Bovis ISSN 2398-2993

Testicular degeneration

Contributor(s): Jonathan Statham , Paul Wood

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Introduction

  • Cause: various.
  • Signs: the presence of one or two small testes, and reduced fertility performance.
  • Diagnosis: physical examination of the testes and collection and examination of semen.
  • Treatment: dependent on underlying cause.
  • Prognosis: testicular degeneration can be temporary or may result in permanent reduced fertility or infertility.

Pathogenesis

Etiology

Predisposing factors

General

  • Over conditioning of pedigree bulls is common prior to sale and subsequent more harsh commercial herd conditions may be associated with testicular degeneration.

Pathophysiology

  • Scrotal sac disruption:
    • One of the main functions of the scrotum is temperature control.
    • Any disruption to this can interfere with spermatogenesis Sperm: spermatogenesis.
    • Whilst external weather conditions are capable of insult and can affect sperm quality, it really requires significant trauma, severe skin infection, allergic reaction and scrotal edema, a scrotal hernia or variocele to result in serious infertility.
  • Fat deposition in the scrotal neck from over conditioning may interfere with countercurrent heat exchange mechanisms and so precipitate degeneration.
  • Orchitis/epididymitis Orchitis and epididymitis:
    • Infection may commonly involve one testicle, causing elevated temperature and damage to the spermatogenic epithelium.
    • However inflammation can also interfere with the temperature gradient of the whole scrotum and indirectly affect spermatogenesis of the second testicle.
  • Systemic illness:
    • This can affect spermatogenesis in three ways:
      • Pyrexia may result in disruption to the temperature gradient of the scrotum.
      • Toxic agents may result in damage to the spermatogenic epithelium.
      • Systemic illness may interfere with the hormonal mechanism which control spermatogenesis.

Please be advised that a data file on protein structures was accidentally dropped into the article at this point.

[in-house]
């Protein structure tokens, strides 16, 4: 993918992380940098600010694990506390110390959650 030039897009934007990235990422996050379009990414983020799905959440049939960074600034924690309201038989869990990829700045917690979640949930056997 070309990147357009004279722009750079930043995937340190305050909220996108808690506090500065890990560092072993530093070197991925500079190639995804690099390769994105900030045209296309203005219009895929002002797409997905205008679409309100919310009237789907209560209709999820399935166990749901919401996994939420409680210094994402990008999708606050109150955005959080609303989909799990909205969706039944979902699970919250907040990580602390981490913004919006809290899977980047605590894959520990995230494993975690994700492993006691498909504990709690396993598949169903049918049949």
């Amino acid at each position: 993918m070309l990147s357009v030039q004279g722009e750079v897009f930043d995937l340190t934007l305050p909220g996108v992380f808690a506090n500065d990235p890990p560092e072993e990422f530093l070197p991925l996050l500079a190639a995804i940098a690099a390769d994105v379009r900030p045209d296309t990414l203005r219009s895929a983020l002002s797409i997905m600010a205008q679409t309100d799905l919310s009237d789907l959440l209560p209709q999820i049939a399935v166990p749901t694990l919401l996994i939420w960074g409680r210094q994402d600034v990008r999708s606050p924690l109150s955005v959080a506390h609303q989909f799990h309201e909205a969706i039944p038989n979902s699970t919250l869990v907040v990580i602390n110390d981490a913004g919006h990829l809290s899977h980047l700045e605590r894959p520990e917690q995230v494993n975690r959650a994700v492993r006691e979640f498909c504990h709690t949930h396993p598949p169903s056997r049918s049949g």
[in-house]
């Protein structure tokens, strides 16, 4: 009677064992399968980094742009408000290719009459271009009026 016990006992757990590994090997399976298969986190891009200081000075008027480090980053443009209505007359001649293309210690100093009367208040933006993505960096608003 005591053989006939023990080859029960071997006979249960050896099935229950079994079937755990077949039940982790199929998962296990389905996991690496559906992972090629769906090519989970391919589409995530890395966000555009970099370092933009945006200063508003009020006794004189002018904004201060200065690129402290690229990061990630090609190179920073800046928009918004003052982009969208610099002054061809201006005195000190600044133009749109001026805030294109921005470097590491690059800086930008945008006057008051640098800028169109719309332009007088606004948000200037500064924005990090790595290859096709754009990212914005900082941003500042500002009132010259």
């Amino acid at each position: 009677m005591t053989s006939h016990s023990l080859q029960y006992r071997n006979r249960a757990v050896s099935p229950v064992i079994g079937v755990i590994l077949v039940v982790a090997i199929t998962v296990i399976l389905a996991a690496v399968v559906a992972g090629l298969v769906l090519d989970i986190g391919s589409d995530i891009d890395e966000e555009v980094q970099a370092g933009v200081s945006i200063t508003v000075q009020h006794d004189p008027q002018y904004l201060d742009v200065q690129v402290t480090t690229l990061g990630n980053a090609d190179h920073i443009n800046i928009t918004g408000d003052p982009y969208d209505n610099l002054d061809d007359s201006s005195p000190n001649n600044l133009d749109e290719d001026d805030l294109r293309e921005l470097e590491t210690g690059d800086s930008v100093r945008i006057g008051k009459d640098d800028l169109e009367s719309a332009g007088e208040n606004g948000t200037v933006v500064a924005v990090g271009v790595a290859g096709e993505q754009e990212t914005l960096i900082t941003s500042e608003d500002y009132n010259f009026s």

• Illness may result in a temporary or permanent reduction in fertility.
  • Pharmacological agents:
    • Anabolic steroids, administered to young bulls, can result in reduced testicular size and delayed development of seminiferous tubules and interstitial cells, causing a delay in puberty.
    • By inference, treatment with corticosteroids may also be likely to affect semen quality short term.
    • There is evidence that some NSAIDs may also have an effect Anti-inflammatory drugs: overview.

Timecourse

  • Degeneration may occur over weeks to months and be inapparent in the initial stages.

Diagnosis

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Treatment

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Prevention

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Outcomes

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Further Reading

Publications

Refereed Papers

  • Recent references from PubMed and VetMedResource.
  • Statham J M E (2010) Differential diagnosis of scrotal enlargement in bulls. In Practice 32, 2-9 VetMedResource.
  • Penny C (2009) The development of a UK bull breeding soundness evaluation certificate. Cattle Practice 17, 64-70 VetMedResource.
  • Eppink E (2006) A survey of bull breeding soundness evaluations in the south east of Scotland. Cattle Practice 13, 205-209 VetMedResource.
  • Penny C (2005) Practical semen collection and examination techniques for breeding soundness evaluation of bulls. Cattle Practice 13, 199-204 VetMedResource.
  • McGowan M (2004) Approach to conducting bull breeding soundness evaluations. In Practice 26, 485-491.

Other sources of information

  • Chenoweth P (2015) Bull Health and Breeding Soundness. In: Bovine Medicine. 3rd edn. Wiley-Blackwell Publishing, Oxford.  pp 246-261.
  • Logue D N & Crawshaw W M (2004) Bull infertility. In: Bovine Medicine – Diseases and Husbandry of Cattle. 2nd edn. Wiley-Blackwell Publishing, Oxford. pp 594-626.
  • Entwistle K & Fordyce G (2003) Evaluating and reporting bull fertility. Australian Association of Cattle Veterinarians, Brisbane, Australia.


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